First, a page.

Getting Started with Grunt

In the past few years, a proliferation of excellent build tools have emerged in the arena of front-end web development.  

Grunt is a widely-used build automation tool that bills itself as "The JavaScript task runner".   

What is a task runner?

Task runners are automated programs that run tasks.  You tell the task runner which tasks you want to perform via a configuration file, and it will do all the work for you.

There are a lot of repetitive tasks involved in the workflow of a front-end developer: refreshing the page after each save, validating/linting JavaScript, compiling Sass, concatenating/minifying files, and so forth. Performing each step manually can become extremely time-consuming.

Why not a shell script?

You could write a shell script for each task, but it would quickly become difficult to maintain as your list of needs grow.   It would be like writing your own web server - technically possible but probably a bad idea and a waste of time.

If you've got a few people on your team, introducing them to custom shell scripts is a much tougher sell than Grunt which is well-documented with lots of coverage and discussion on StackOverflow.

Grunt has a large ecosystem of over 6,000 plugins to extend base functionality.  This means that adding a new feature is as easy as installing a plugin someone else created.  

Installing Grunt

Grunt is written in NodeJS and distributed through npm.  If you're not familiar with npm, it is the Node Package Manager and allows us to install packages and their dependencies from a central place called a registry.

1. Install NodeJS runtime

2. Install the grunt-cli package

To get started, we want to install Grunt's command line interface (CLI) globally. 

npm install -g grunt-cli

This will put the grunt command in your system path, allowing it to be run from any directory.   The Grunt CLI can run multiple versions of the task runner.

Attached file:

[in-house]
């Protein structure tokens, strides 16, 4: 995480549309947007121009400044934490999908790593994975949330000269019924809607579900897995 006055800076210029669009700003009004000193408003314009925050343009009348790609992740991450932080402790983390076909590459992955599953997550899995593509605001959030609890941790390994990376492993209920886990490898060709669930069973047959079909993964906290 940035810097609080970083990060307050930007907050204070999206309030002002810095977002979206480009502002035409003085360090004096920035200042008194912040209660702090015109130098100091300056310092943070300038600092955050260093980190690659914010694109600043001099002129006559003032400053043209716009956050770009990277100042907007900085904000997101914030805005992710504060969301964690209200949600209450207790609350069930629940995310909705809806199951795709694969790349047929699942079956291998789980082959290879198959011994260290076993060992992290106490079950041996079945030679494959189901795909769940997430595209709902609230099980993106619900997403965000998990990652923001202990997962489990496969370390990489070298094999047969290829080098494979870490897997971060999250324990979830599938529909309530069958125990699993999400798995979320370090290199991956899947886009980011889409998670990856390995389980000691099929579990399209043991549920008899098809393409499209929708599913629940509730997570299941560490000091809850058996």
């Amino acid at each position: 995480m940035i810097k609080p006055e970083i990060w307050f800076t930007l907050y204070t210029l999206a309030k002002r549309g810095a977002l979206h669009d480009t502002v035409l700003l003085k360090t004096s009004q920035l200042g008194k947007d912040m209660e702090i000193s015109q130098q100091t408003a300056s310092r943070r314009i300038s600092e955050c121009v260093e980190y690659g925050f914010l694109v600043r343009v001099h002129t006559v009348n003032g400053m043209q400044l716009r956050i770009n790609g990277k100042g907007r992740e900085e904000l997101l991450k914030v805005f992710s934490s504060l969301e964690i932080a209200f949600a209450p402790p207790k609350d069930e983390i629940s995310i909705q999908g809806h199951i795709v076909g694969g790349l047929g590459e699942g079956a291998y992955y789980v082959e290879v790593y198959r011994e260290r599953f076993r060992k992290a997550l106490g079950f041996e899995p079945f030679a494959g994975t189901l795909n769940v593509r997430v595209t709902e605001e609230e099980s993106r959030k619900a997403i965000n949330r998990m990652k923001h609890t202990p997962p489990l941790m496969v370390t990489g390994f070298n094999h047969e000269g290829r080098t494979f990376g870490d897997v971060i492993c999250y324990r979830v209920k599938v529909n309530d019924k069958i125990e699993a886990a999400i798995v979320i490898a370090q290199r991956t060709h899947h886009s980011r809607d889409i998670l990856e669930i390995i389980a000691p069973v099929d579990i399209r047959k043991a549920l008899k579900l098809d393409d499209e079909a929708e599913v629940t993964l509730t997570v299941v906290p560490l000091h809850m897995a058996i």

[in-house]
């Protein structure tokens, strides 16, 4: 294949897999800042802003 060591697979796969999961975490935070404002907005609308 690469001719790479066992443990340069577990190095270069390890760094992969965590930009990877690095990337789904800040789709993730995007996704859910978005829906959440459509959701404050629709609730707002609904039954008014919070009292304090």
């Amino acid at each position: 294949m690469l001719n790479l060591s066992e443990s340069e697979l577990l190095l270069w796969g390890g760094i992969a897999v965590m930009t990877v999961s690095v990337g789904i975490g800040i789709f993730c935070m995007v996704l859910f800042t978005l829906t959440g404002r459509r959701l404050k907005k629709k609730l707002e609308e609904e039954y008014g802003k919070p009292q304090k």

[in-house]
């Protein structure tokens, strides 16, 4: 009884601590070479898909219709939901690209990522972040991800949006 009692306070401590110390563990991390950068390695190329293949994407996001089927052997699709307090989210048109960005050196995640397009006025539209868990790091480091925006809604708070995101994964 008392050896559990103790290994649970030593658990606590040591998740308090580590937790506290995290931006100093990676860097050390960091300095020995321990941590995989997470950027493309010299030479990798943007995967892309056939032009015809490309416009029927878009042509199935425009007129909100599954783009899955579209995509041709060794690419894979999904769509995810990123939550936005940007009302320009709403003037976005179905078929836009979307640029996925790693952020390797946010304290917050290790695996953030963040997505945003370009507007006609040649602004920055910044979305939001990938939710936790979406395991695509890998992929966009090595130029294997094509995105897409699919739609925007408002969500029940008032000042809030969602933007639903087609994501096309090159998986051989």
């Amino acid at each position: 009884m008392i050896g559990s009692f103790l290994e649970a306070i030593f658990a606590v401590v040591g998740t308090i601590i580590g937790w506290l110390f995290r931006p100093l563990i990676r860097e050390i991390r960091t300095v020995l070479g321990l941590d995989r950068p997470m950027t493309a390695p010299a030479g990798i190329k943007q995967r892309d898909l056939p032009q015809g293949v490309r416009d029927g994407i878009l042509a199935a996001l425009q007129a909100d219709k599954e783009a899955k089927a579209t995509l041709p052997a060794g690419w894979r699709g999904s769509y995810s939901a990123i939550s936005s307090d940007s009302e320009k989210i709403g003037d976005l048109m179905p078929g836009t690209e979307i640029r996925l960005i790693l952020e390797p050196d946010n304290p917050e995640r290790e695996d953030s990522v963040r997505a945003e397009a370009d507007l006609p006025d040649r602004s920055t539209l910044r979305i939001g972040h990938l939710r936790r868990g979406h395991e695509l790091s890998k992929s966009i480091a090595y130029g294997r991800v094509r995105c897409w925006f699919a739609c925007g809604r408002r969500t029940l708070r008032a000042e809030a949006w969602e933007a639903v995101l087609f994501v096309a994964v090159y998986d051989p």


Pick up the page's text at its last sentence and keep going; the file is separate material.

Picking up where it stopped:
3. Create a package.json

> cd grunt-demo
grunt-demo> npm init

You will run this command from the project root directory.   This launches a wizard that will ask you questions about your project.   It will write a package.json file which tells npm about your project and importantly which packages it depends on. 

4. Install the grunt package

grunt-demo> npm install --save-dev grunt

This installs the latest version of grunt for the project in the node_modules directory.  

In there, you'll see a bunch of other folders.  These are the dependencies that grunt needs.  

The command also updates package.json and adds grunt to the devDependencies section. 

Configuring Grunt

Grunt reads a configuration file named gruntfile.js for instructions.  We must create this in the project's main directory.  

For our example, we're going to use the plugin grunt-contrib-uglify to concatenate and minify multiple JavaScript files.

Test Files

var items = [];
for (var i = 0; i < 20; i++) {
items[i] = i;                       
var x = 5;
var y = 6;
var z = x + y;
document.getElementById("demo").innerHTML = z;

Create Gruntfile.js

module.exports = function(grunt) {

  // Project configuration.
    pkg: grunt.file.readJSON('package.json'),
    uglify: {
      build: {
        src: 'src/*.js',
        dest: 'js/script.min.js'

  // Load the plugin that provides the "uglify" task.

  // Default task(s).
  grunt.registerTask('default', ['uglify']);


Install the Plugin

grunt-demo> npm install grunt-contrib-uglify --save-dev

Running Grunt

We can now run the grunt command to kickoff the task we setup in the gruntfile.  Since we specified "default" in the registerTask, we don't have to add any arguments:

grunt-demo> grunt
Running "uglify:build" (uglify) task
>> 1 file created.


We can now see that the test file has been minified as saved as script.min.js:

for(var items=[],i=0;i<20;i++)items[i]=i;var x=5,y=6,z=x+y;document.getElementById("demo").innerHTML=z;